Old dears fiddle around endlessly with small change, problems arise every second, everyone is still writing cheques (which are sacred here), there are not enough checkouts open, the assistants chat happily with each other, the queues are long and hardly moving. Grit your teeth and double the dosage of any anti-hypertensives you may be on.
Still, you will still be greeted with the traditional "Bonjour" (good day) and a fond farewell "Au revoir, bon soiree" (its night time by now) . Don't forget to reply in kind.
Especially in Summer, afternoon or evening, wherever you sit in the cafes of the Cours Saleya, Palais de Justice square or the Zone Pietone, be prepared to be busked at.
If you are a big fan of "Incantation" and Peruvian pan-pipe music, Bulgarian wedding bands, solo saxophone renditions of The Godfather theme, you will most definitely love Nice. In a more modern twist, troupes of back-spinning hip hop dancers draw big crowds in the Place Massena, or this lively 5 minute performance of The Beatles greatest hits.
Some of the performers are are good, some less so, but you will have to listen anyway so you might as well get into the spirit of it and put a few centimes in the hat. It goes with the territory.
In the newly refurbished Place Garribaldi open air cafes have spilled out to line the roomy square, and the quality of busking raised the bar considerably, with a jazz quartet and chanson francais. Beats pan-pipes any day.
Begging is more commonplace than you might expect. Not aggressive or intrusive, nevertheless in the Centre of Nice expect to see people every 50 feet sat down on the pavement with a hard-luck story crudely written on a piece of cardboard or just paper cup before them.
Many of the beggars have a regular place and are in effect local characters. The more sucessful tactics are having a pet rabbit or little dog companion. Here a savvy young beggar has spread hemself out on the Av Jean Medicin with two little dogs, holding a begging basket in their mouths. Cute.
As a form of charity, the Nicois seem quite ready to dispose of the annoying volume of small change created by the Euro into their paper cups.
And unlike aggressive beggars who plague big cities, the money is not generally for drugs, but genuinely for food - as you will know when the little lady in front of you at the checkout pours out hundreds of centimes to pay for a few groceries. Also the alcoholics are harmless (to others if not themselves) A can of their lager of choice, the 11 percent "Amsterdam" (liquid amnesia)- is less than a euro, so its not an expensive habit, and they get by on very little.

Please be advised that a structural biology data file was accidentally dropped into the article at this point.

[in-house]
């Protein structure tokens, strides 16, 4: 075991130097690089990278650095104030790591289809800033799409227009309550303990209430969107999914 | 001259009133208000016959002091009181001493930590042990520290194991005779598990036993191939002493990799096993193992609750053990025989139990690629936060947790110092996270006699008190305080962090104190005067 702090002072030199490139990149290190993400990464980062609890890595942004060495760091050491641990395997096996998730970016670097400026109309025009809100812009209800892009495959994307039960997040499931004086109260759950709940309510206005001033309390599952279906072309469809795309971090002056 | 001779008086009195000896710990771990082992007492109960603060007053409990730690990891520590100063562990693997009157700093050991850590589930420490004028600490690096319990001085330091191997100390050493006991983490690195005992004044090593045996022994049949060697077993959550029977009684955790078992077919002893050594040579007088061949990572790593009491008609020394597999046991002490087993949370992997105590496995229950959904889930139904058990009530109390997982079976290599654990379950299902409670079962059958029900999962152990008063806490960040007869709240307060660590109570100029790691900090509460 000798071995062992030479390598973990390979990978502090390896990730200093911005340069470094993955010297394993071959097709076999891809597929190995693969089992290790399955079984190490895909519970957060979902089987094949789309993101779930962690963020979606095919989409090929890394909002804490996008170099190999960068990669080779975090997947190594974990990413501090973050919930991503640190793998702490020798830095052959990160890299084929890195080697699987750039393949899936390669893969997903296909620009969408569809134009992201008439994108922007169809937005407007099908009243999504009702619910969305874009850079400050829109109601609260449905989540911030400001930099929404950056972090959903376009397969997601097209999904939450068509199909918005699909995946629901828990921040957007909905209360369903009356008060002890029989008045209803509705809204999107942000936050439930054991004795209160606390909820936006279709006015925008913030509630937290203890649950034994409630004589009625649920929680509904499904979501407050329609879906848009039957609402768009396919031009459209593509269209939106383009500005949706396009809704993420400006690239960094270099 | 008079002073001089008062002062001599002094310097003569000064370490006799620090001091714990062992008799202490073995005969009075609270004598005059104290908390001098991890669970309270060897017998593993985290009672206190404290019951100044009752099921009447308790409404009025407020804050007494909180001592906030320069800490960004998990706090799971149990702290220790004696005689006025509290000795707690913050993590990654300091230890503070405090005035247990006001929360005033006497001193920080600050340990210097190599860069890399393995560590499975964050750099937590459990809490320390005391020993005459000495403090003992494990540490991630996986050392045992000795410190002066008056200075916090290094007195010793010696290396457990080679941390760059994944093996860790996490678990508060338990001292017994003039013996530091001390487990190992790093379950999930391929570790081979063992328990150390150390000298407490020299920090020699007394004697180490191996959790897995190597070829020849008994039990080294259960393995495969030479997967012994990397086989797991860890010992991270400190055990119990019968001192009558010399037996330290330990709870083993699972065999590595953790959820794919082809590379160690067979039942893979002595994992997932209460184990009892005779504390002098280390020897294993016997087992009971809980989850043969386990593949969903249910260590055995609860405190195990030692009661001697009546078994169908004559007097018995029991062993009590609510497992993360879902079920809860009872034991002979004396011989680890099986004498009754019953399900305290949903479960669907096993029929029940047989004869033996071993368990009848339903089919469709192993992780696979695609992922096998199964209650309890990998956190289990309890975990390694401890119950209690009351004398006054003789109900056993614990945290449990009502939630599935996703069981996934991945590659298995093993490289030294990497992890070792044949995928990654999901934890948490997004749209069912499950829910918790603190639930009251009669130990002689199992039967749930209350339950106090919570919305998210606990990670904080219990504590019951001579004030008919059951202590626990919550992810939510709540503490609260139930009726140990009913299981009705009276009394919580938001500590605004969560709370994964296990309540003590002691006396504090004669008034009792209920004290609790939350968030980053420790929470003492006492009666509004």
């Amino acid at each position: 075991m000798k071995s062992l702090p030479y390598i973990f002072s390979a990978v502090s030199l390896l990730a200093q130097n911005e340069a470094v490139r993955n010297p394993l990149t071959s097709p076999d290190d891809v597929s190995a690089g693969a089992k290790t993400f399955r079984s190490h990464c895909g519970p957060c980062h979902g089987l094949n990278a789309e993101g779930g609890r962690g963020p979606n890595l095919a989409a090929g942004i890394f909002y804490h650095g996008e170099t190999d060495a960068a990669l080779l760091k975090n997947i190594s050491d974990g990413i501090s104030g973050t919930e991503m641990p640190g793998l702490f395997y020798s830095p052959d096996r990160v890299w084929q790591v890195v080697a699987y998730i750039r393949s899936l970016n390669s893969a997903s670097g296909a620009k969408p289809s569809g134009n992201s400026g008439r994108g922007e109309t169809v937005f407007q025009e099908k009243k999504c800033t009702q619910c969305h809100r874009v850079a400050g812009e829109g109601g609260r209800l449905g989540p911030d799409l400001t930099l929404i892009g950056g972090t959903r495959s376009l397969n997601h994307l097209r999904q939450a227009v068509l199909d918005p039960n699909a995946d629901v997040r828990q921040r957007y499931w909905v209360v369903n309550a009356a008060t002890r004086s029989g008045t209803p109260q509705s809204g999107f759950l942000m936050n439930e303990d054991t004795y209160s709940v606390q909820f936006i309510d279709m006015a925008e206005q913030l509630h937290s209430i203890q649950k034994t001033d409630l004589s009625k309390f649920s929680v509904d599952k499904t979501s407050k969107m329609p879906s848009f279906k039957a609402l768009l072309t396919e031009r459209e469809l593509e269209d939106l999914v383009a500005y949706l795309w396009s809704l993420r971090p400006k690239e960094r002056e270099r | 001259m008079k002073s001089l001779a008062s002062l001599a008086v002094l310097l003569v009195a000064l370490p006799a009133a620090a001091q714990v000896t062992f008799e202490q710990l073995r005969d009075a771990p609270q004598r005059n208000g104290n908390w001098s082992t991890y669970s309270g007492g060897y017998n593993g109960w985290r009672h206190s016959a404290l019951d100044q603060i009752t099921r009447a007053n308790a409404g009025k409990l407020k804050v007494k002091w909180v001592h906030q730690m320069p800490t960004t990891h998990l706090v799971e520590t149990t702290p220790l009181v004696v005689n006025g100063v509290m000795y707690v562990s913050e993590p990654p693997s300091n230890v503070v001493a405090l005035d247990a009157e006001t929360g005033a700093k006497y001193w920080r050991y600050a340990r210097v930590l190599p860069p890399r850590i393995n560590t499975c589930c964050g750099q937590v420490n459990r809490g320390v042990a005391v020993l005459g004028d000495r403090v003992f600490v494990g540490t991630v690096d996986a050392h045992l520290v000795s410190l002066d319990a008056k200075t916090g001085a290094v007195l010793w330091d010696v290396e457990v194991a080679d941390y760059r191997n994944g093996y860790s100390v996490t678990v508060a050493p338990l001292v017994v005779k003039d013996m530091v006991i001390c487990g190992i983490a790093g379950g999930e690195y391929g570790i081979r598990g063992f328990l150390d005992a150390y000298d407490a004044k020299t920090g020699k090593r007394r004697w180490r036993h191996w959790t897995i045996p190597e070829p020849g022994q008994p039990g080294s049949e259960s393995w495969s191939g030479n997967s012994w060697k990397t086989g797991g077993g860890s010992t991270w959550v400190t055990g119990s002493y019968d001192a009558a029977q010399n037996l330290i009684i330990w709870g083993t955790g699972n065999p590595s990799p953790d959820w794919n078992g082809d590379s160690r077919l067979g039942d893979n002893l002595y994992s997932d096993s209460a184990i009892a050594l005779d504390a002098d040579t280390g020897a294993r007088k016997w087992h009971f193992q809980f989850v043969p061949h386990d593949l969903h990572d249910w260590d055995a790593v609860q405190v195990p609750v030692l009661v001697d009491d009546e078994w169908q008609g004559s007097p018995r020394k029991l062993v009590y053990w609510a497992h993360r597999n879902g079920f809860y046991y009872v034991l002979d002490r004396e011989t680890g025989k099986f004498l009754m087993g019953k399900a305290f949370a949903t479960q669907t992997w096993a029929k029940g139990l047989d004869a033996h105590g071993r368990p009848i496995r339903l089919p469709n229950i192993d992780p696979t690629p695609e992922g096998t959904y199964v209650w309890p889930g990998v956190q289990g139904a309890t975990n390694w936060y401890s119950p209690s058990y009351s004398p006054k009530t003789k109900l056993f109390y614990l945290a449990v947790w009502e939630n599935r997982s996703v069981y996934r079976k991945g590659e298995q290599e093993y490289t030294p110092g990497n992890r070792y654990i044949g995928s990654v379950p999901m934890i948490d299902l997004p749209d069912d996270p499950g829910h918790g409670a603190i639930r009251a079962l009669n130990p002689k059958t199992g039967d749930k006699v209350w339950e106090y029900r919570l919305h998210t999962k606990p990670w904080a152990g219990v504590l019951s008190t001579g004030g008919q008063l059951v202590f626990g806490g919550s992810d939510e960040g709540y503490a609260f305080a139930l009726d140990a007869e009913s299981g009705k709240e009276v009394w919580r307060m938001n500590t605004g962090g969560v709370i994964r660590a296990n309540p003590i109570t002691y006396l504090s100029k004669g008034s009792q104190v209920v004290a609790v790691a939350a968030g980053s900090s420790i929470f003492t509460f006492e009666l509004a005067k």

Most recently we have seen life's unfortunates - amputees or with some other form of deformity - adding to the begging community, and Romanian gangs have however established themselves in Nice, and many other European cities since their country's EU accession (Previously France had an accord with Romania for deportation). The collectors are usually women and some have a baby in arms (sometimes on loan). Go to the gardens around noon and you will see the "pimps" or "gangmasters" meeting up with their group to take the morning's proceeds off them. The gangmaster's belly showed no sign of malnutrition. There is nothing charitable to be done: its an industry.
When the Green Man says "cross", watch out!
Crossing the road in France is not something to be undertaken lightly,
First, "zebra crossings" confer no right of way for pedestrians as in some countries - cars are not required to yield to you. Secondly, cars turning right have the freedom to turn into your path despite the fact you are crossing the road with the Green Man symbol lit up beckoning you that its safe to do so. That car will swing round into your path. Now you can trust a French driver to know you as a paedestrian now have right of way. However, how do you know that driver is French?